In partnership with CURE®, Bonnie J. Addario and the GO2 Foundation for Lung Cancer will release “The Living Room: A Lung Cancer Community of Courage,” a collection of stories from patients, caregivers and survivors taking a personal approach to cancer care.
“Hope is defined as an optimistic state of mind, with the expectation of positive outcomes in respect to circumstances or an event in one’s life.”
“Hope.” That word is stenciled boldly across a wall at the GO2 Foundation, which hosts a monthly education/support group for patients and caregivers called the Living Room. And now, hope can be found in a collection of stories in the soon-to-be-released book published in partnership with CURE® and titled “The Living Room: A Lung Cancer Community of Courage.”
To launch the book, a collection of stories from patients, caregivers and survivors taking a personal approach to cancer care, Bonnie J. Addario — now a 17-year survivor and co-founder and chair of the GO2 Foundation — recounted the first Living Room event.
“The majority of those coming through the door are lung cancer survivors. Many are accompanied by family members or caregivers, while others are alone,” Addario wrote. “They’ve all come for support, but this is no ordinary support group. Our plan, starting with this first night, is to bring in the foremost opinion leaders to speak about every facet of lung cancer, from diagnosis, screening, profiling and treatment options to ongoing research and clinical trials. And our goal is to empower patients to become advocates themselves as a direct result of what they learn in the Living Room.”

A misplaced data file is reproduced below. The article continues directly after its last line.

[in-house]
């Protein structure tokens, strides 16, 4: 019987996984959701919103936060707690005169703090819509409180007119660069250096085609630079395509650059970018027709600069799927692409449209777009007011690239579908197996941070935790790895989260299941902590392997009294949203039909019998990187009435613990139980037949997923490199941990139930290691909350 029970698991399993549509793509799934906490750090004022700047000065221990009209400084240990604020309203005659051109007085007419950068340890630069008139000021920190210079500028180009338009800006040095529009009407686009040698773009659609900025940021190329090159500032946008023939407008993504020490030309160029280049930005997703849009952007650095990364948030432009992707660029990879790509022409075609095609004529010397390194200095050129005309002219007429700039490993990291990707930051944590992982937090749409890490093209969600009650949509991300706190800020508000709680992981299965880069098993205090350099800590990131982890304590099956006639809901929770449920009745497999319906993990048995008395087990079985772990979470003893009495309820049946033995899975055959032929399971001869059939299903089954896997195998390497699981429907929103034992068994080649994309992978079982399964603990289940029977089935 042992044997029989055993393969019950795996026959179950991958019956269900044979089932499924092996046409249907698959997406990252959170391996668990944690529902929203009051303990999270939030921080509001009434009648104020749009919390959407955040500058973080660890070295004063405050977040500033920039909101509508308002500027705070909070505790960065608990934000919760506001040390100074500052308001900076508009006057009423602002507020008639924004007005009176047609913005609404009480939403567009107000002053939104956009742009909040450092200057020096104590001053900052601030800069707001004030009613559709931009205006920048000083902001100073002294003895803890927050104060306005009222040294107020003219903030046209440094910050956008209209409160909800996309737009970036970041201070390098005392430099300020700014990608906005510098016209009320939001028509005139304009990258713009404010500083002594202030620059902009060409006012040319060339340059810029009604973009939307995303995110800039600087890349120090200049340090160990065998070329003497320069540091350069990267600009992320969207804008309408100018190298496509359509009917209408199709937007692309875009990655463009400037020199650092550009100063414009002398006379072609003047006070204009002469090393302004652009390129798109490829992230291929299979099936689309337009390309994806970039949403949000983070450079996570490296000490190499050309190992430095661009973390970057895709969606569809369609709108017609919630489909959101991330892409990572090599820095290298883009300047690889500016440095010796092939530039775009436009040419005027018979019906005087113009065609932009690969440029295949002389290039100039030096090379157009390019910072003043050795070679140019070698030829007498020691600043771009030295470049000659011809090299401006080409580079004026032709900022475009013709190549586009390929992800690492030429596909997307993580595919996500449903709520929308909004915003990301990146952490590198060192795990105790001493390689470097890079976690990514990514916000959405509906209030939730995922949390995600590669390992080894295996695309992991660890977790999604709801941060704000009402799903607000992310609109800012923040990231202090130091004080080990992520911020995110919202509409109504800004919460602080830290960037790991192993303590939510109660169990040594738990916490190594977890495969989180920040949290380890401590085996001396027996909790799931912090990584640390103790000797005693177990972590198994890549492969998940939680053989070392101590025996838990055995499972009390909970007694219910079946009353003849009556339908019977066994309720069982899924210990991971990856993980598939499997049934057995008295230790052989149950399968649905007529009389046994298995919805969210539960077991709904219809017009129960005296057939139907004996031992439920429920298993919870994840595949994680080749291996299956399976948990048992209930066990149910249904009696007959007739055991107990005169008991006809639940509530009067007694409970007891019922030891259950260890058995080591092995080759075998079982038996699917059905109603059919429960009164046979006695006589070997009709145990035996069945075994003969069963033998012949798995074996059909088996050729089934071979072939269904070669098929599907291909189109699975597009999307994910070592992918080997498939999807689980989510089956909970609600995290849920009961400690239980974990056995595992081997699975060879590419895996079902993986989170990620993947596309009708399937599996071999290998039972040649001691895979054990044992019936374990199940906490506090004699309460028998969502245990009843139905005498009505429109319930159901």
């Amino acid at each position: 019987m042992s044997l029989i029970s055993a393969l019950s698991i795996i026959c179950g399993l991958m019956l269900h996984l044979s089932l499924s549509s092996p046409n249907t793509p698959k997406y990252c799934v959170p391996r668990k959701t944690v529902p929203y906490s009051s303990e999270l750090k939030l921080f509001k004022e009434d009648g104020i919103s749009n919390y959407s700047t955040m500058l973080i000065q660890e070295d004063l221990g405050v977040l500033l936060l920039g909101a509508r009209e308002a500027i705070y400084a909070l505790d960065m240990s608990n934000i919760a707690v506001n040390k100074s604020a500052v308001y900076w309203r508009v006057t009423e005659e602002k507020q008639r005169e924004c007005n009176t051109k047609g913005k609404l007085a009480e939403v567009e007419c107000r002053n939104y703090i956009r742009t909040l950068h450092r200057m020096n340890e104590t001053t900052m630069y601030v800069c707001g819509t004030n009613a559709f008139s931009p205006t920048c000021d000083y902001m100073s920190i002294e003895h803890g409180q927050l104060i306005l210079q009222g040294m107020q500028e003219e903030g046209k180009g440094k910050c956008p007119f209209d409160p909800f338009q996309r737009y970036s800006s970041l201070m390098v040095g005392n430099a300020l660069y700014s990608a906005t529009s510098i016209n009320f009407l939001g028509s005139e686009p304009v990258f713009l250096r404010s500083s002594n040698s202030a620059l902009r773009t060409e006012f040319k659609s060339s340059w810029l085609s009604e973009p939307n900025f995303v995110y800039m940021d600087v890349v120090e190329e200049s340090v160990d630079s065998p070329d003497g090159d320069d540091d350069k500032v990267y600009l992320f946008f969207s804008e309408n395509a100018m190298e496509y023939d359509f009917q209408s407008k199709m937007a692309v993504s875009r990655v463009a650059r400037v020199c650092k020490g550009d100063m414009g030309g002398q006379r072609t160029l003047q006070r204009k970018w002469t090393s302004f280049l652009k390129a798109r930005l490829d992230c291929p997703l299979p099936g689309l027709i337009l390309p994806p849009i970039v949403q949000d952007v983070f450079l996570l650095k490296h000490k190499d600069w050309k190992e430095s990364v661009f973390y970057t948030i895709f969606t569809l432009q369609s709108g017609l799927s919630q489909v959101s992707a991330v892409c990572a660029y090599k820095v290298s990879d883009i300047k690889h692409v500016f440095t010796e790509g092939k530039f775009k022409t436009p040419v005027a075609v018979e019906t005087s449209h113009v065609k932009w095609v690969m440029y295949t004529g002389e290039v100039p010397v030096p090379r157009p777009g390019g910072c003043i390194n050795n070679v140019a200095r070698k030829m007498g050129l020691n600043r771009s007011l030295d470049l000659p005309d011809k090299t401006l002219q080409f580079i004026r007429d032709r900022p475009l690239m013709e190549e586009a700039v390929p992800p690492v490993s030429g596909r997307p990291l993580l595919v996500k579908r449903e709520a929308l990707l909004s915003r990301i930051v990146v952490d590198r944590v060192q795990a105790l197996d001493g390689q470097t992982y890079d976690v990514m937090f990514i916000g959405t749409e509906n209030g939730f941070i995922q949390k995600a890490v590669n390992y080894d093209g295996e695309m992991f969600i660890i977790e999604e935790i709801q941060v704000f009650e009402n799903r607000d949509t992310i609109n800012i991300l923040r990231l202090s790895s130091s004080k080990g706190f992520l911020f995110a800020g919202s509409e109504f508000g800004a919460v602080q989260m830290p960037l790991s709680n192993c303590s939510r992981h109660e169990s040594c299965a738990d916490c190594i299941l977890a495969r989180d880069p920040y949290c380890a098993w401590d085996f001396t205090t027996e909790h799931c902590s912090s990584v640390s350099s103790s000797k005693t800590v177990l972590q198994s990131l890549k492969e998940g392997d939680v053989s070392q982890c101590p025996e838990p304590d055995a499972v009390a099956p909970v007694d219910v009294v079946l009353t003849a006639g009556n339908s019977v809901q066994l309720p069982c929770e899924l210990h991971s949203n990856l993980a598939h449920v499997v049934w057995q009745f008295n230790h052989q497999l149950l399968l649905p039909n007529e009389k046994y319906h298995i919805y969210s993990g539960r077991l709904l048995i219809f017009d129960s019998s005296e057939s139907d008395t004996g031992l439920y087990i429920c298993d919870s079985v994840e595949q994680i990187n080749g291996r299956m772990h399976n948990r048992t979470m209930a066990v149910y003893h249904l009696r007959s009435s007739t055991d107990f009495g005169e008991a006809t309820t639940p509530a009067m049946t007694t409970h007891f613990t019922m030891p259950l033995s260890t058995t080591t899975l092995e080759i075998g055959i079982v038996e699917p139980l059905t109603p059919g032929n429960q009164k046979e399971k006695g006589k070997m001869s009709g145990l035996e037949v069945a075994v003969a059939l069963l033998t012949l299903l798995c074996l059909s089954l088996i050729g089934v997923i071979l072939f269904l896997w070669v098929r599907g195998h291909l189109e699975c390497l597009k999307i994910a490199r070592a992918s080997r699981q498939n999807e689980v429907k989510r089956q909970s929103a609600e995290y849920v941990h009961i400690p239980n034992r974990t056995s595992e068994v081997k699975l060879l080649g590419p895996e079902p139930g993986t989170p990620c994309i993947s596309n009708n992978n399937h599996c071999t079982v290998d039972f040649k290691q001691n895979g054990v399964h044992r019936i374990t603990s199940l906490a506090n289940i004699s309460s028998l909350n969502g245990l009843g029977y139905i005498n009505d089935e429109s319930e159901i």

The organization did just that. Since 2008, the series and other programs have reached close to 1 million people in 144 countries. With the publication of “The Living Room,” the stories of 22 powerful and inspiring profiles of men and women affected by lung cancer can reach even more.
Stories of hope within the pages of the book will include the experiences of:
• Lucy and her husband, Dr. Paul Kalanithi, a neurosurgical resident entering his final year of training. The couple brought their baby girl, Cady, into the world just eight months before his death. Kalanithi wrote the epilogue and published her husband’s bestseller, “When Breath Becomes Air.”
• Hank “The Big Hug” Baskett, a U.S. Air Force chief master sergeant (retired), whose deployments took him all over the world. Baskett received a diagnosis of lung cancer, but the physician treating him hadn’t done the proper biomarker testing and did not realize he was eligible for a targeted therapy.
• Gina Hollenbeck, a not yet 40-year-old and the nonsmoking, healthy mother of two boys. Hollenbeck looked the picture of health when she walked into the emergency room holding her X-rays under her arm and had to convince the doctors that something was seriously wrong with her.
• Matt Hiznay, a lifelong nonsmoker who was just 24 when he learned he had lung cancer. Early treatment saved his life.
• Juanita Segura, a 51-year-old healthy eater and CrossFit enthusiast. The first doctor told her she had asthma and prescribed an inhaler. Then the wheezing turned into a horrible cough. The next doctor had to deliver the news that she had lung cancer. “Dude,” she said to him, “I don’t even smoke.”
“They are my new heroes, the very definition of what it means to be brave,” Addario wrote in the book. “They don’t give in and they don’t give up, men and women who come to the Living Room hopeless and leave hopeful. So come right in. Join us and make yourself comfortable. Our session is about to begin.”
All proceeds from the book will go directly to research and patient services.
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